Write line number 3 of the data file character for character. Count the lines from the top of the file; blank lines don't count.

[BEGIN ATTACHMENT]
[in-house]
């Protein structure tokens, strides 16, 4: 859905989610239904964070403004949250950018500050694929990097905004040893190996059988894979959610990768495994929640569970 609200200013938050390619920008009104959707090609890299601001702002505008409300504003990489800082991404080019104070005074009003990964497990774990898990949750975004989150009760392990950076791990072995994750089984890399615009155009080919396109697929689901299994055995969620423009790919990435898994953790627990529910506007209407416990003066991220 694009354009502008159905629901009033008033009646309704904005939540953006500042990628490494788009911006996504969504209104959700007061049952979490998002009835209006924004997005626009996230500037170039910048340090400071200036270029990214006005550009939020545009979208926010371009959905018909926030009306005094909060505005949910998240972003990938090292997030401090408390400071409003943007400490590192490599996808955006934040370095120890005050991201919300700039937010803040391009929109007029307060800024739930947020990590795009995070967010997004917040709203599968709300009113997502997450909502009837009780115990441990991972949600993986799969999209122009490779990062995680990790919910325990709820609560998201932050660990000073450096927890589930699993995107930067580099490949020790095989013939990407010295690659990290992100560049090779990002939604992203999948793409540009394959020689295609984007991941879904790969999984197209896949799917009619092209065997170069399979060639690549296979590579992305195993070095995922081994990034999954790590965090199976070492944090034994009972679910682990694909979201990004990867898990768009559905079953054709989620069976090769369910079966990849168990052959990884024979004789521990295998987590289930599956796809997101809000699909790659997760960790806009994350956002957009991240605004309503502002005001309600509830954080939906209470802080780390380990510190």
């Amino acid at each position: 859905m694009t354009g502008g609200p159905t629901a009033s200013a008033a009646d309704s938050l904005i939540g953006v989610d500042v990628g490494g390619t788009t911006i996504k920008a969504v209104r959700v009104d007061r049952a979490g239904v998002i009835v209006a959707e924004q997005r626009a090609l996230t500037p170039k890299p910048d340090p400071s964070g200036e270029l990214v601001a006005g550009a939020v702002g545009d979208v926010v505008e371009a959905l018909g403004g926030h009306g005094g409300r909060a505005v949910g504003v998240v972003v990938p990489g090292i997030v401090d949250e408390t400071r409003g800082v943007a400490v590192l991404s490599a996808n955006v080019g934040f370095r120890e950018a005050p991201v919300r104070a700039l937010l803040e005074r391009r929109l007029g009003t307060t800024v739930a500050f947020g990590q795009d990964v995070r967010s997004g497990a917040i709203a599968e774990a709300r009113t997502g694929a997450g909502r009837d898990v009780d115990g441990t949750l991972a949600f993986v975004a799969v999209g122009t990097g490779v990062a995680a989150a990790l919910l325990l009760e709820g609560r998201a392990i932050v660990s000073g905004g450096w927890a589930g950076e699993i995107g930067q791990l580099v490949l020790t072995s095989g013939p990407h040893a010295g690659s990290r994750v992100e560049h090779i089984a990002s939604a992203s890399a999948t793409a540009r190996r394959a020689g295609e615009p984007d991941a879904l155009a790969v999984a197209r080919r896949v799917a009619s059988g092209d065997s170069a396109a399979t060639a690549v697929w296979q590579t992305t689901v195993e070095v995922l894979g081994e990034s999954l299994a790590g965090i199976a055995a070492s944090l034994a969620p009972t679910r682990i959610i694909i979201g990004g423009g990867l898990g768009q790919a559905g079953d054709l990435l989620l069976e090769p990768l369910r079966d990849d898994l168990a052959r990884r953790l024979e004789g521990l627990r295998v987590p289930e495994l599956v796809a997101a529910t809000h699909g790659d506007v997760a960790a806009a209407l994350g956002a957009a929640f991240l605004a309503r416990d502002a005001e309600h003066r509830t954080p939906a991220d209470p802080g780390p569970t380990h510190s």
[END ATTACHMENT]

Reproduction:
């Amino acid at each position: 859905m694009t354009g502008g609200p159905t629901a009033s200013a008033a009646d309704s938050l904005i939540g953006v989610d500042v990628g490494g390619t788009t911006i996504k920008a969504v209104r959700v009104d007061r049952a979490g239904v998002i009835v209006a959707e924004q997005r626009a090609l996230t500037p170039k890299p910048d340090p400071s964070g200036e270029l990214v601001a006005g550009a939020v702002g545009d979208v926010v505008e371009a959905l018909g403004g926030h009306g005094g409300r909060a505005v949910g504003v998240v972003v990938p990489g090292i997030v401090d949250e408390t400071r409003g800082v943007a400490v590192l991404s490599a996808n955006v080019g934040f370095r120890e950018a005050p991201v919300r104070a700039l937010l803040e005074r391009r929109l007029g009003t307060t800024v739930a500050f947020g990590q795009d990964v995070r967010s997004g497990a917040i709203a599968e774990a709300r009113t997502g694929a997450g909502r009837d898990v009780d115990g441990t949750l991972a949600f993986v975004a799969v999209g122009t990097g490779v990062a995680a989150a990790l919910l325990l009760e709820g609560r998201a392990i932050v660990s000073g905004g450096w927890a589930g950076e699993i995107g930067q791990l580099v490949l020790t072995s095989g013939p990407h040893a010295g690659s990290r994750v992100e560049h090779i089984a990002s939604a992203s890399a999948t793409a540009r190996r394959a020689g295609e615009p984007d991941a879904l155009a790969v999984a197209r080919r896949v799917a009619s059988g092209d065997s170069a396109a399979t060639a690549v697929w296979q590579t992305t689901v195993e070095v995922l894979g081994e990034s999954l299994a790590g965090i199976a055995a070492s944090l034994a969620p009972t679910r682990i959610i694909i979201g990004g423009g990867l898990g768009q790919a559905g079953d054709l990435l989620l069976e090769p990768l369910r079966d990849d898994l168990a052959r990884r953790l024979e004789g521990l627990r295998v987590p289930e495994l599956v796809a997101a529910t809000h699909g790659d506007v997760a960790a806009a209407l994350g956002a957009a929640f991240l605004a309503r416990d502002a005001e309600h003066r509830t954080p939906a991220d209470p802080g780390p569970t380990h510190s």